Divorce Does Not Have To Be A Battleground: Collaborative Divorce

The old stereotype of a divorce being horribly nasty, antagonistic and vicious is being replaced by the idea of collaborative divorce. Both parties must agree to cooperate and collaborate, of course, but for couples who are simply ready to end their marriage in a civilized way, a collaborative divorce is often a good way to do that.

Collaborative divorce is another form of alternative dispute resolution (ADR) — a way for parties to settle their differences without going to court. This methodology accounts for many lawsuits and divorce actions being settled and is usually a less expensive, less stressful process.

In collaborative law, developed by Minnesota attorney Stuart Webb, the parties and attorneys work together outside of court to reach an agreement through a more nonadversarial approach. Instead of a process governed by rule of law, as in traditional divorce, the collaborative process focuses on the concerns of the spouses and is generally more communicative and respectful.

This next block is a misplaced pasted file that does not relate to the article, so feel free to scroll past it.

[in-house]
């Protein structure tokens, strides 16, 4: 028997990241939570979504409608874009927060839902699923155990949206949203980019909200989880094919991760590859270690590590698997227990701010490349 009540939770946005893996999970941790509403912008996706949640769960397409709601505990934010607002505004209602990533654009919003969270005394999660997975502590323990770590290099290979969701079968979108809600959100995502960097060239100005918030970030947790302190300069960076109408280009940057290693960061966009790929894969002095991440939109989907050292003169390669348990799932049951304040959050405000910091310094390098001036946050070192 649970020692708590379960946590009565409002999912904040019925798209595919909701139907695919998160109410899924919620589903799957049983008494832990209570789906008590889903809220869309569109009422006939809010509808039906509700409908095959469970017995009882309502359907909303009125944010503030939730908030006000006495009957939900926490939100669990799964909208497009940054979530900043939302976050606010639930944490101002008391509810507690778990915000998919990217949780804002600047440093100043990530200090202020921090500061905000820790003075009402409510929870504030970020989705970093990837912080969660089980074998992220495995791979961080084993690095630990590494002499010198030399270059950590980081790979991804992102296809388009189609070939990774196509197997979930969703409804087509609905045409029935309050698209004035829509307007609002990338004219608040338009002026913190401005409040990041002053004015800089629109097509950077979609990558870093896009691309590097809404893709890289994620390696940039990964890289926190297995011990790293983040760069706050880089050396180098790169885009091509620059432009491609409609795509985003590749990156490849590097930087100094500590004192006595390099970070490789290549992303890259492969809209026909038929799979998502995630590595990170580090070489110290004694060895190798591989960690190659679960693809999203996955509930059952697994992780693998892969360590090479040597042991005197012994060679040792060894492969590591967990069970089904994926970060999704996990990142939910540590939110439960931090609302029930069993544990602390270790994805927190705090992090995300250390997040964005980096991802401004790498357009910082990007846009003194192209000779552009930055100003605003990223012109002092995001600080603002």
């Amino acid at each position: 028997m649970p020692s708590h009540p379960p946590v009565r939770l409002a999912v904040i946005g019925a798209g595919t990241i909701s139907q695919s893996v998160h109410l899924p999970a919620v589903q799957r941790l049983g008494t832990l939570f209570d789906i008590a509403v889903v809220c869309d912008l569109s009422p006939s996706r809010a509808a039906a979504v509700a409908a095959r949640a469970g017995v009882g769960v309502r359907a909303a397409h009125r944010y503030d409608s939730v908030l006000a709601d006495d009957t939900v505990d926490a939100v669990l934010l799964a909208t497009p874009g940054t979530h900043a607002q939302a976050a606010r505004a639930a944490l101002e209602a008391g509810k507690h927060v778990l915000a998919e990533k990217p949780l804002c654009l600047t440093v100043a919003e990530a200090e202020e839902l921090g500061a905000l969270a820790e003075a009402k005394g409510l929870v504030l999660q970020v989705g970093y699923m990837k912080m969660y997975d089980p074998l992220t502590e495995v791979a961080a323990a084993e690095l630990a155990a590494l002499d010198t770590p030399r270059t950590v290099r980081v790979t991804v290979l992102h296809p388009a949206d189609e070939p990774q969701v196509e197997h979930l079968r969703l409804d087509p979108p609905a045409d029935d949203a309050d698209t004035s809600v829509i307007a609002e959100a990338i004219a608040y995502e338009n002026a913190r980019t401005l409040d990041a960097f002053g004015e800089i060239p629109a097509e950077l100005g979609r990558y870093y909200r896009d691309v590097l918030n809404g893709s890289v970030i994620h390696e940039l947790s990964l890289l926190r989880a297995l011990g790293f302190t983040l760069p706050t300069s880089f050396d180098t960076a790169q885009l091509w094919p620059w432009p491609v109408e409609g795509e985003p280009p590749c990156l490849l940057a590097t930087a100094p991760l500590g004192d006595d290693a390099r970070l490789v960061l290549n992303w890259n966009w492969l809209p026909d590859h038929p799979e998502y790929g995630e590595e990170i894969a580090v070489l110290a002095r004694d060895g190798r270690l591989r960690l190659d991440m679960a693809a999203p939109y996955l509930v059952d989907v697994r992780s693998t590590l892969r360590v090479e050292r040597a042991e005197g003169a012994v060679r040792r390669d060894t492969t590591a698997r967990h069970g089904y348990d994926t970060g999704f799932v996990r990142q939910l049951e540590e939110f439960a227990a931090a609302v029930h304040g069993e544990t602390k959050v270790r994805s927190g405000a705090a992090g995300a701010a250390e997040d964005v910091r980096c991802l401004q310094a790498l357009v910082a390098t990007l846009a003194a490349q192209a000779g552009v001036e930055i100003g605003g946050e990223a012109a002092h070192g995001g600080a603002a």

The Advantages Of Collaborative Divorce

One major advantage to a collaborative divorce is that there is no judge or jury deciding the outcome. This puts the process squarely in the realm of the parties themselves. When there are children involved, it usually leads to a less stressful, more peaceful resolution.

Many couples who divorce want to "make peace" for the sake of their children. They try to put aside feelings of hurt, betrayal or animosity to work together to ensure that their children come through their divorce with minimal emotional damage. The collaborative process has been shown to be more conducive to that end.

Counselors, psychologists and financial experts are often consulted in a collaborative divorce.

Get Caring Assistance Throughout The Process

Call 678-926-9234 to talk to a lawyer today. You can also reach our Alpharetta office by filling out our contact form. Attorney Ed Hecht can assist you in your family law matter, whether it be through arguing your case in court to the judge or jury or in a more nonadverse nature through collaborative divorce or mediation.